Once it gains the top spot as the world’s largest producer of LNG, Australia is expected to stay ahead of Qatar until 2024, according to Norwegian energy research firm Rystad Energy.
“Australia has no intention of relinquishing its hard-earned LNG crown without a fight,” said Rystad Energy’s upstream team research analyst Readul Islam. “Over the next two years, pending approvals on up to seven Australian integrated LNG projects could challenge Qatar as the country with the largest sanctioned LNG volumes from integrated projects during that period,” said Mr Islam.
These seven Australian LNG projects will collectively supply just over 30 mta at full capacity and will require expenditure of nearly US$31Bn from FID to first export of LNG.
“However, though sanctioned Australian LNG supply volumes could run neck and neck with Qatar over the next couple of years, Qatari LNG production should retake the top producer crown midway through the next decade,” Mr Islam added.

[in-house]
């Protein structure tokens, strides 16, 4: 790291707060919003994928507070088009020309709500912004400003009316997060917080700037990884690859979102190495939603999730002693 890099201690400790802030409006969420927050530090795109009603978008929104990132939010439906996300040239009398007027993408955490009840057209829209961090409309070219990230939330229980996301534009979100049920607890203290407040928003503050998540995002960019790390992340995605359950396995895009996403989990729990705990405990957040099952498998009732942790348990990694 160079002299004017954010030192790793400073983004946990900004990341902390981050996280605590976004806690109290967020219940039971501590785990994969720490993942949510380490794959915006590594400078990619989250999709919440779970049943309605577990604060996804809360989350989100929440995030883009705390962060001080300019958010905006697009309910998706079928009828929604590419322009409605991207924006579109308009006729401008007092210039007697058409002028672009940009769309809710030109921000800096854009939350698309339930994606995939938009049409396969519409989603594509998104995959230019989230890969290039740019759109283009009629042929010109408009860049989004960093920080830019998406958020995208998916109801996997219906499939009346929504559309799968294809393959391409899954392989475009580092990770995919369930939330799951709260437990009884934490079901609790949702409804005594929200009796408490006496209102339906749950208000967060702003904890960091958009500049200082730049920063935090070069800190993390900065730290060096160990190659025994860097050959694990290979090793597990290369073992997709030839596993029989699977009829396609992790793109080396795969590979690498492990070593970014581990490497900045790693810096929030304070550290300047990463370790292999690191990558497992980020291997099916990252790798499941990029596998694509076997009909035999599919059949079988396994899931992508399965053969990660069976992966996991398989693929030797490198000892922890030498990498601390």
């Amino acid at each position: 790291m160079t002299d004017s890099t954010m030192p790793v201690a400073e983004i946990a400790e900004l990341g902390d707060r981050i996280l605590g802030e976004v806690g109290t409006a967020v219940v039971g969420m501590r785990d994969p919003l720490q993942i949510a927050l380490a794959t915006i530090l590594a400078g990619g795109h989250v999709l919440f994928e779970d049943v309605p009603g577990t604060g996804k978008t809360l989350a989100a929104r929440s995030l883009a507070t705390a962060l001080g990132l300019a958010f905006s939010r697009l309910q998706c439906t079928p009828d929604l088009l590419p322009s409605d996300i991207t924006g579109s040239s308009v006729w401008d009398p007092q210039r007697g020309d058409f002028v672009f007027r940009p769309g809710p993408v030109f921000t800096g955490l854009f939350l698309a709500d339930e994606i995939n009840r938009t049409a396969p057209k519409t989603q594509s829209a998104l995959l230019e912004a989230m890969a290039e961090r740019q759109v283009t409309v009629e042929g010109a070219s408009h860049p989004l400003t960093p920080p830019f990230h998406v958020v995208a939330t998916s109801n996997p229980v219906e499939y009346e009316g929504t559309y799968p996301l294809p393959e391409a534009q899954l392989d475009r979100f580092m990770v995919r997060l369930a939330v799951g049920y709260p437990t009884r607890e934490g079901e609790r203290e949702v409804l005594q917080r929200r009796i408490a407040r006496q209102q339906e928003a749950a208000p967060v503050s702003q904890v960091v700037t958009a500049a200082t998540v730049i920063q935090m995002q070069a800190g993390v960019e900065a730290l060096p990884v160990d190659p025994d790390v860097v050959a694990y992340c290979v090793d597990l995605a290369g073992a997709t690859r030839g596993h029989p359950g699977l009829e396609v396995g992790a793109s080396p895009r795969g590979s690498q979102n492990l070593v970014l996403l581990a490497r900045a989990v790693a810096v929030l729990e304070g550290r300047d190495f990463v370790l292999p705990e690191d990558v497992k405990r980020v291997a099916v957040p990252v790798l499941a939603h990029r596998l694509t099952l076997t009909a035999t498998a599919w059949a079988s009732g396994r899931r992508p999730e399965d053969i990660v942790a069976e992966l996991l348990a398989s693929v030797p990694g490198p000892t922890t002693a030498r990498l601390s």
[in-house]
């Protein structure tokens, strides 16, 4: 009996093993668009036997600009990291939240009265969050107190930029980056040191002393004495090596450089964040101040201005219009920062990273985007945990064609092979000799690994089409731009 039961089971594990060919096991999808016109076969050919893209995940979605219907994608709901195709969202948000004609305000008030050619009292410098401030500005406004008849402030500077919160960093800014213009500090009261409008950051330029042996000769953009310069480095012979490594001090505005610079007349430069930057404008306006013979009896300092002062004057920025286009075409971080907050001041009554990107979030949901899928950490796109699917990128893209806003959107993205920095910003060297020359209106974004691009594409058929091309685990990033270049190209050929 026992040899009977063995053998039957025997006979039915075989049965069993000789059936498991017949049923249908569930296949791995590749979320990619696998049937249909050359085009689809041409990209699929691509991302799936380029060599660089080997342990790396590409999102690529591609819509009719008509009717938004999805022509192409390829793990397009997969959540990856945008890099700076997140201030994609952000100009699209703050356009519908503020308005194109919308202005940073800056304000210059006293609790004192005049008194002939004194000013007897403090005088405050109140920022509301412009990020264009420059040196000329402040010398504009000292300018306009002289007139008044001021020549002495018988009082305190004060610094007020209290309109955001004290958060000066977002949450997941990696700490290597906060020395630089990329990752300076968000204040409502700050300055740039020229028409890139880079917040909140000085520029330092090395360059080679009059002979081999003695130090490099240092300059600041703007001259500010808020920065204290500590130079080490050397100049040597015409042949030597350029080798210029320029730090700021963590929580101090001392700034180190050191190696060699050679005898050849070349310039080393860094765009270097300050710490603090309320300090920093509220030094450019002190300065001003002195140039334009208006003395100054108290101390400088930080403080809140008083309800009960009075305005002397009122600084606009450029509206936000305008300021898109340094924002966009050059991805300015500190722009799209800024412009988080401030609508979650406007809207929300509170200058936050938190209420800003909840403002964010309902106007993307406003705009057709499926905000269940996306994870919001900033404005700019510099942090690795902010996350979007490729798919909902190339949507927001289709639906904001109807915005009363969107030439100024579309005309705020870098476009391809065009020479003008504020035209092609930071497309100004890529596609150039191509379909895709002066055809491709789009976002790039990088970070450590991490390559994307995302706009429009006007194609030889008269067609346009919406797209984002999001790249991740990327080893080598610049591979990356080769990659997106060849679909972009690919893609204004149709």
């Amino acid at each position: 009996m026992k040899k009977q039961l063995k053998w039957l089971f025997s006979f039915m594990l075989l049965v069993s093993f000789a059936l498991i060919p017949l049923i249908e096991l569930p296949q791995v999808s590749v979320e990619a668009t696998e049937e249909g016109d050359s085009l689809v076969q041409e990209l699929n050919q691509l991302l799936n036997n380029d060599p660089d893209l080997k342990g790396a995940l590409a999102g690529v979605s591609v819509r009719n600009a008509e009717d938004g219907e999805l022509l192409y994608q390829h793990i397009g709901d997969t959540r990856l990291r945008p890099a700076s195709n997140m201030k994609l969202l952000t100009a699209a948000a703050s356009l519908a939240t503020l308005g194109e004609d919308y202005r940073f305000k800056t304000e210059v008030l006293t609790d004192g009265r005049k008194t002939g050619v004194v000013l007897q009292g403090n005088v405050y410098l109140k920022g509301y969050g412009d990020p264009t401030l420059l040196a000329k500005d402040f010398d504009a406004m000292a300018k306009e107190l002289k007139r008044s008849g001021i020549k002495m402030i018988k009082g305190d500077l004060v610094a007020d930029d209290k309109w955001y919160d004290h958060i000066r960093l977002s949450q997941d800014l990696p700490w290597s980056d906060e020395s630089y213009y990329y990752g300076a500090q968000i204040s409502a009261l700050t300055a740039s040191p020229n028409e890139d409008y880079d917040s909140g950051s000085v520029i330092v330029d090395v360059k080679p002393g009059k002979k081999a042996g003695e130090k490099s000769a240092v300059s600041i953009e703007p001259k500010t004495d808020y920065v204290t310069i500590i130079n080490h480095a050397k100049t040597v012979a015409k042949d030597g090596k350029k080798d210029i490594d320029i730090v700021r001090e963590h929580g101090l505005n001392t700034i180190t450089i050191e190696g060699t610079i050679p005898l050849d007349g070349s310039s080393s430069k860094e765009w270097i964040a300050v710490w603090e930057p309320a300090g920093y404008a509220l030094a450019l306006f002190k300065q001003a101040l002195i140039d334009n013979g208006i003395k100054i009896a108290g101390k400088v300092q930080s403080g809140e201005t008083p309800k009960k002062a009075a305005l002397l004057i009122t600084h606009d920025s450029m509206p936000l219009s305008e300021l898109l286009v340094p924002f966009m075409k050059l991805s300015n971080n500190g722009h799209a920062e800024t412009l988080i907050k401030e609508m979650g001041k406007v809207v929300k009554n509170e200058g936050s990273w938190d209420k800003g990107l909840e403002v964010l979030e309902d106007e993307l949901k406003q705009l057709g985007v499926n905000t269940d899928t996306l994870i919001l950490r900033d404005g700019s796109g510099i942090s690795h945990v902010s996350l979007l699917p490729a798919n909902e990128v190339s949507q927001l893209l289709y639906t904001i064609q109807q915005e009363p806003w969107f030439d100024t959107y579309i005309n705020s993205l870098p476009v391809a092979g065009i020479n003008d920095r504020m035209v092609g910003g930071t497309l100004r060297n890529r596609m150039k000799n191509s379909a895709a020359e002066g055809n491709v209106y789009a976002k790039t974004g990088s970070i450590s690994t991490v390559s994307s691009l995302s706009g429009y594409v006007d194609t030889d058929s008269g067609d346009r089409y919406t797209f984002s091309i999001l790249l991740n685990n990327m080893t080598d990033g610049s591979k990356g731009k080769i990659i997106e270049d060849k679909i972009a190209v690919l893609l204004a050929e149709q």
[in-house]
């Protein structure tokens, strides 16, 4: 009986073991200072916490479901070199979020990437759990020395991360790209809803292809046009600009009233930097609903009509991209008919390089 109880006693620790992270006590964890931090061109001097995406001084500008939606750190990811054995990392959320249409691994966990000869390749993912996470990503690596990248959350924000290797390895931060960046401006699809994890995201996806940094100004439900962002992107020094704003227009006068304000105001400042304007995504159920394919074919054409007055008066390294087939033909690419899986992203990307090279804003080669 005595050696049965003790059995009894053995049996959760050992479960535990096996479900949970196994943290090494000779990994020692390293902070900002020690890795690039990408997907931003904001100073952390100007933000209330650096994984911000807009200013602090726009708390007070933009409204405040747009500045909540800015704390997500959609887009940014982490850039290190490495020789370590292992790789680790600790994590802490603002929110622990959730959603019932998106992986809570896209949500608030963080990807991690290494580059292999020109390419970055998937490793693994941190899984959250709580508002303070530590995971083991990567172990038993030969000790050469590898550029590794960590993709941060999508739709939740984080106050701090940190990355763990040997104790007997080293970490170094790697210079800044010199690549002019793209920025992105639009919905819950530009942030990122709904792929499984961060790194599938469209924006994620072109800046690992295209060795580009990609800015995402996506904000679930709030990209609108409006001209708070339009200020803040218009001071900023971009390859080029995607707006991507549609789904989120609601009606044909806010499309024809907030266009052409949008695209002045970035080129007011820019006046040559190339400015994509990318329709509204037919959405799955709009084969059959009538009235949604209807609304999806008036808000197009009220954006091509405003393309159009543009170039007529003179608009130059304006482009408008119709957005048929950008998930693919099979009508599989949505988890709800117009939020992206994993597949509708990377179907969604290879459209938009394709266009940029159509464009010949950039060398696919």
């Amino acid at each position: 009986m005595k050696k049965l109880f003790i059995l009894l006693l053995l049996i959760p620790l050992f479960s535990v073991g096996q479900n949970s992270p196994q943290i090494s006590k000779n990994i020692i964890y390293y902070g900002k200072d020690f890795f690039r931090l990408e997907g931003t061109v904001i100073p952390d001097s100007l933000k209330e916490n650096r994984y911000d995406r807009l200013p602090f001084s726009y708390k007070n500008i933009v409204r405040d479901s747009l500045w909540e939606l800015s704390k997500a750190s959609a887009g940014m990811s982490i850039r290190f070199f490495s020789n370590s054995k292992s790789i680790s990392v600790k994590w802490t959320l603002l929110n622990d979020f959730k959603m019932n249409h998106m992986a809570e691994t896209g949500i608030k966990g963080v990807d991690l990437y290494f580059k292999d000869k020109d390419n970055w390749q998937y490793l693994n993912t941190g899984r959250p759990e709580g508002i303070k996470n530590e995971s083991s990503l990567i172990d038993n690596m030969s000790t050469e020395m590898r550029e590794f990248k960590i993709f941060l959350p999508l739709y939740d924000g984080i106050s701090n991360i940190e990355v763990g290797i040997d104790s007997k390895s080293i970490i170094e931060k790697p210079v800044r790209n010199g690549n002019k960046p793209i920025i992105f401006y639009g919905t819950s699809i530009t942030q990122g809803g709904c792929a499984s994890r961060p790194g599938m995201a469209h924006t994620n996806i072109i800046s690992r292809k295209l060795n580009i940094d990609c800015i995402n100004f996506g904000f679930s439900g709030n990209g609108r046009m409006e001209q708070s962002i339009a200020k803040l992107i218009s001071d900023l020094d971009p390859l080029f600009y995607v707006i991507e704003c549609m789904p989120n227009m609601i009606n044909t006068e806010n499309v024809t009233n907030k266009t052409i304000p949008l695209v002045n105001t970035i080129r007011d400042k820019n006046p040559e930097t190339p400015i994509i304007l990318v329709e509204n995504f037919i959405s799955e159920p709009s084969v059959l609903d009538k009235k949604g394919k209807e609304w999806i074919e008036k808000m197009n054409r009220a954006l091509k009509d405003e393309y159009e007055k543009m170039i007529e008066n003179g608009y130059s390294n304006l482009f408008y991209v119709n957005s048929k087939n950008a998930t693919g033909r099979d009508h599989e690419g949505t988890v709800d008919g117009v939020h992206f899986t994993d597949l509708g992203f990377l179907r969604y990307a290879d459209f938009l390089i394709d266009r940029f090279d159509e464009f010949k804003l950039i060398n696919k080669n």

Qatar Petroleum is set to build four new 'mega-trains' that will generate an additional nameplate capacity of 33 mta of LNG. The four mega-trains will grow Qatar’s nameplate capacity from 77 mta to 110 mta of LNG. When these expansion trains reach plateau rates during the mid-2020s, Qatar will regain the top LNG producer crown.
With Australia recently rolling off a glut of LNG mega-project construction, much of the near-term capacity additions are backfill projects intended to maximise capacity utilisation at existing hubs. Indeed, most of the imminent LNG capacity additions expected in Australia will not require additional trains to be constructed – only the Scarborough development will require an expansion train at Woodside’s Pluto LNG project.
“The jostling for the top LNG producer crown probably is of cursory interest to oilfield service specialists. If we add proposed onshore LNG projects in Papua New Guinea to the tally from Australia, a US$40Bn wave of LNG projects will wash over the region over the next couple of years,” Mr Islam said.